Venue Church in Chattanooga has filed for bankruptcy protection after most of the staff quit and attendance dropped following publicized reports last year of a relationship between the church's senior pastor, Tavner Smith, and another staff member.
The church's president and attorney say that Venue Church will work to pay off its debt and continue its mission.
The megachurch at 6401 Lee Highway, which was named one of the fastest growing churches in America by Outreach Magazine and LifeWay Research in 2015, filed a Chapter 11 petition in U.S. Bankruptcy Court in Chattanooga on Tuesday to reorganize its finances under court protection. The bankruptcy filing will help stave off a foreclosure that was scheduled later this month on the nearly 47,000-square-foot building that houses the 7-year-old church.
In its bankruptcy filing, the church said its revenues dropped from more than $3.1 million in 2020 to just over $2 million last year and are on pace to be under $1 million this year.
Venue Church listed debts and other creditor claims of more than $3 million. But the church estimates its property is worth $4.5 million.
Tom Bible, a bankruptcy attorney who filed the bankruptcy petition for Venue Church, said in a telephone interview Wednesday that the church "intends to pay off all of its creditors in full" under bankruptcy court protection. That may involve selling the current church building, Bible said.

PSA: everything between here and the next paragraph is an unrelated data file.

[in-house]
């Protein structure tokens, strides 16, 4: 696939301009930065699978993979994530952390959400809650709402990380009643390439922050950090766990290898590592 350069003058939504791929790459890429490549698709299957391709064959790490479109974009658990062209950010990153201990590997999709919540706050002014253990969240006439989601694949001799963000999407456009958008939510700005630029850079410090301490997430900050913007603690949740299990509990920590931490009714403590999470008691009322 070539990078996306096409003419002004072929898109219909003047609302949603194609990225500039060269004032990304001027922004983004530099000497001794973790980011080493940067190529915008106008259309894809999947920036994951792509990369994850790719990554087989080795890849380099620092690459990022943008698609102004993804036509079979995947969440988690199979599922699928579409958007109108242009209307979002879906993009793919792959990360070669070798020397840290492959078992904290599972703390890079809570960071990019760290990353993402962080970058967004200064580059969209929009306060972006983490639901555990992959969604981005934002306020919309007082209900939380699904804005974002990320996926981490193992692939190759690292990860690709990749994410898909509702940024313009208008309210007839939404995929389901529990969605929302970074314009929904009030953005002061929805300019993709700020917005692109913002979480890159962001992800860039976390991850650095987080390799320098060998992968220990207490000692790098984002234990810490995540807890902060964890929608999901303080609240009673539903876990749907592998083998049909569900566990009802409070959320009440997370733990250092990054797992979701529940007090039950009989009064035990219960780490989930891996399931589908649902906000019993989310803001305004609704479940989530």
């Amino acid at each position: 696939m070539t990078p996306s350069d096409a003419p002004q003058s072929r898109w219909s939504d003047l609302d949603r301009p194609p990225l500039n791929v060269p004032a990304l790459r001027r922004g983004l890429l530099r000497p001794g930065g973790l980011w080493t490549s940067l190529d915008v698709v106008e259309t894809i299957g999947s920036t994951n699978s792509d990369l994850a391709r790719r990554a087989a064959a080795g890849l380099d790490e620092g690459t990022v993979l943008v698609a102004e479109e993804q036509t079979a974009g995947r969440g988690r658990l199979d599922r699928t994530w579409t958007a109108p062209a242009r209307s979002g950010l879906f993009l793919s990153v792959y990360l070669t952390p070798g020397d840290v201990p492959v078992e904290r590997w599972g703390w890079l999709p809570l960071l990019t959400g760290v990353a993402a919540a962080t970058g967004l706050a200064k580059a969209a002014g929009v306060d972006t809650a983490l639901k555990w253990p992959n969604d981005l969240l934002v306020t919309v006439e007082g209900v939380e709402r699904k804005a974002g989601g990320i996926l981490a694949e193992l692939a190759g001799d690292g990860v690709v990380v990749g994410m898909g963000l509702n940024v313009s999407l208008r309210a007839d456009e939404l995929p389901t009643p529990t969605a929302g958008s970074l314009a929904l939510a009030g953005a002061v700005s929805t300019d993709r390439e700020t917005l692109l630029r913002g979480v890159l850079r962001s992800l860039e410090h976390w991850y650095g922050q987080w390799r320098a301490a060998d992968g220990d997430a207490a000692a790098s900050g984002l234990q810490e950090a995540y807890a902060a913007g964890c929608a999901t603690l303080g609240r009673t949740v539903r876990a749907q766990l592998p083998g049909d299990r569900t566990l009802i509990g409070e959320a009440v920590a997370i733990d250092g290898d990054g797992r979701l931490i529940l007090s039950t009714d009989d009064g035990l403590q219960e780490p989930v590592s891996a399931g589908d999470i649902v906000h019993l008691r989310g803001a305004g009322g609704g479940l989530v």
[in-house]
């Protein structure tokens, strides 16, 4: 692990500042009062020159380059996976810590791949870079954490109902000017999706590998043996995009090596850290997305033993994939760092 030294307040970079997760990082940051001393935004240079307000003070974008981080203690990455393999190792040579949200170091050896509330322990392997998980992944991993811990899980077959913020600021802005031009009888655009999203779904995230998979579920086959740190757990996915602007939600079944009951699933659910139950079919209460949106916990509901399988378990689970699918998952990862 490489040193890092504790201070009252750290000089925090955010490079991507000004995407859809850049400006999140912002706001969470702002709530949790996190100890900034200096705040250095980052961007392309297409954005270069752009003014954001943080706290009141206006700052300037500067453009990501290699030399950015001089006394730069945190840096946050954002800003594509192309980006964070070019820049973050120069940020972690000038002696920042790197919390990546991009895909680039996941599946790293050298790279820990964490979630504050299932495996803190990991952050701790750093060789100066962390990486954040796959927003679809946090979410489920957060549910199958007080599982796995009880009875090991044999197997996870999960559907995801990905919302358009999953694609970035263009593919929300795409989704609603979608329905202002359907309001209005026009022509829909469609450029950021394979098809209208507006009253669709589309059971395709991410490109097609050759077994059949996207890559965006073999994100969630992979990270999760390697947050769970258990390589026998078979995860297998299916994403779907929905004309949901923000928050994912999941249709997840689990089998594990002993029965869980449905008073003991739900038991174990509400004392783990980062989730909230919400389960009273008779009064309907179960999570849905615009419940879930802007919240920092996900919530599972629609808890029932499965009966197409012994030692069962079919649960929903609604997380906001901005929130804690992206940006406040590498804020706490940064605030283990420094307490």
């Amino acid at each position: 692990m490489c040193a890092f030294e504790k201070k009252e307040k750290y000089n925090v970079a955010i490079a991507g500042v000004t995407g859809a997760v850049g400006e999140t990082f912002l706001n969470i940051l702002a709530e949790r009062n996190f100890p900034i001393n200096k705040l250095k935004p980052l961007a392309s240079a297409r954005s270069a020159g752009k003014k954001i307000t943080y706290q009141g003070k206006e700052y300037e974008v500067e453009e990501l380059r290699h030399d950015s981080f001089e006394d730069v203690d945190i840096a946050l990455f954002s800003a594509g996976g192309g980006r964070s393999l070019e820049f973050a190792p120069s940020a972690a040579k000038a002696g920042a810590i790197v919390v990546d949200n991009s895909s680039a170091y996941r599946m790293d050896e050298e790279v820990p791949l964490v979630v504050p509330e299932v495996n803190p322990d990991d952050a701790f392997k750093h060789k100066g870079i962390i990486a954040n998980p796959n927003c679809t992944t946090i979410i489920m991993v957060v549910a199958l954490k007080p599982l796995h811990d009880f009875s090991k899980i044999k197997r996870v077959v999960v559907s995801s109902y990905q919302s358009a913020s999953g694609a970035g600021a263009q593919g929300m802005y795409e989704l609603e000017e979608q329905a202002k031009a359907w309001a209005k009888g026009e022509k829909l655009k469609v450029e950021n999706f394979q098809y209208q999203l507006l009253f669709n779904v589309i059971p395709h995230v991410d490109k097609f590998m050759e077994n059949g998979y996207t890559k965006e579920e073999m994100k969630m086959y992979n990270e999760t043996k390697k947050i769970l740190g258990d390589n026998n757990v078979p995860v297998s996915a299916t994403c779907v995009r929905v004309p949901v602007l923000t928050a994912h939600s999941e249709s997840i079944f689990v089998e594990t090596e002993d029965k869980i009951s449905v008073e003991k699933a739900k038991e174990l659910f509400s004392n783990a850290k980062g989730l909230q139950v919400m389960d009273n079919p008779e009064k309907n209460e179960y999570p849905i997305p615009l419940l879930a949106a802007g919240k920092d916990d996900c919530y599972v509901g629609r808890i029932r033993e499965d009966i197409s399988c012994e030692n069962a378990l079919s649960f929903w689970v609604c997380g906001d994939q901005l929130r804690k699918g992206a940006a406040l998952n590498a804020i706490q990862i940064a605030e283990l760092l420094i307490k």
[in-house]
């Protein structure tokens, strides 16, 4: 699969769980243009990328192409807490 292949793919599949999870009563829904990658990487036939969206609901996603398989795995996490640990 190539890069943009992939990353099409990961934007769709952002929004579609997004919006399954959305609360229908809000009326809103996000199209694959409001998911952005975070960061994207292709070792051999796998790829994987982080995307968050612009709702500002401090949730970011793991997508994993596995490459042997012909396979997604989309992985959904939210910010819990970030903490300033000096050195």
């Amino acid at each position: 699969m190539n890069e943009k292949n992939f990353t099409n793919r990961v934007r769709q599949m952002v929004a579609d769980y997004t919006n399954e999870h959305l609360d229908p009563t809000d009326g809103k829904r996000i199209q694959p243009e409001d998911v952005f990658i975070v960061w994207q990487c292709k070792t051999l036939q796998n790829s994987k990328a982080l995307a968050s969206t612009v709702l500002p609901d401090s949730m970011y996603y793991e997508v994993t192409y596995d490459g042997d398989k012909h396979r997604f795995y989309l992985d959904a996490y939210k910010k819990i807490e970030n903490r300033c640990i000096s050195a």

"We've gone through a hard season...and we've fallen on hard times," Smith told the congregation in his message on Aug. 7. "It is a scary situation when you are navigating through things like this. But we know that God is not done with us."
Smith said "the church is not a building" and "Venue Church is a church no matter what."
Although attendance has dropped, Venue's Facebook and Instagram sites still have more than 25,000 followers.
Smith, Venue's charismatic lead pastor, is listed as president of the church. Smith helped start Venue Church in 2015 after he moved to Chattanooga from Greenville, South Carolina, and began hosting services in his living room for eight families. The church grew to regularly draw more than 1,500 people a week to all of its services.
But attendance has dropped in the past year. In December, several employees left the church over their concerns about Smith's alleged yearslong relationship with a Venue employee while he was still married. A video showed Smith kissing a woman while he was in the process of divorcing his now ex-wife, Danielle.
The fallout from the staff leaving, first reported by the Chattanooga Times Free Press, spurred sometimes mocking national and international media coverage, along with a flurry of online criticism as former church members discussed their experiences.
Smith, a father of three, announced in January he would take a sabbatical. Upon his return to his pastoral duties the next month, Smith apologized to his congregation with a tearful message.
"I've wounded people. I've caused devastation that I know I can't ever take back," he said. "As your leader and your pastor, I've come to you to publicly acknowledge my mistakes and truly ask for forgiveness."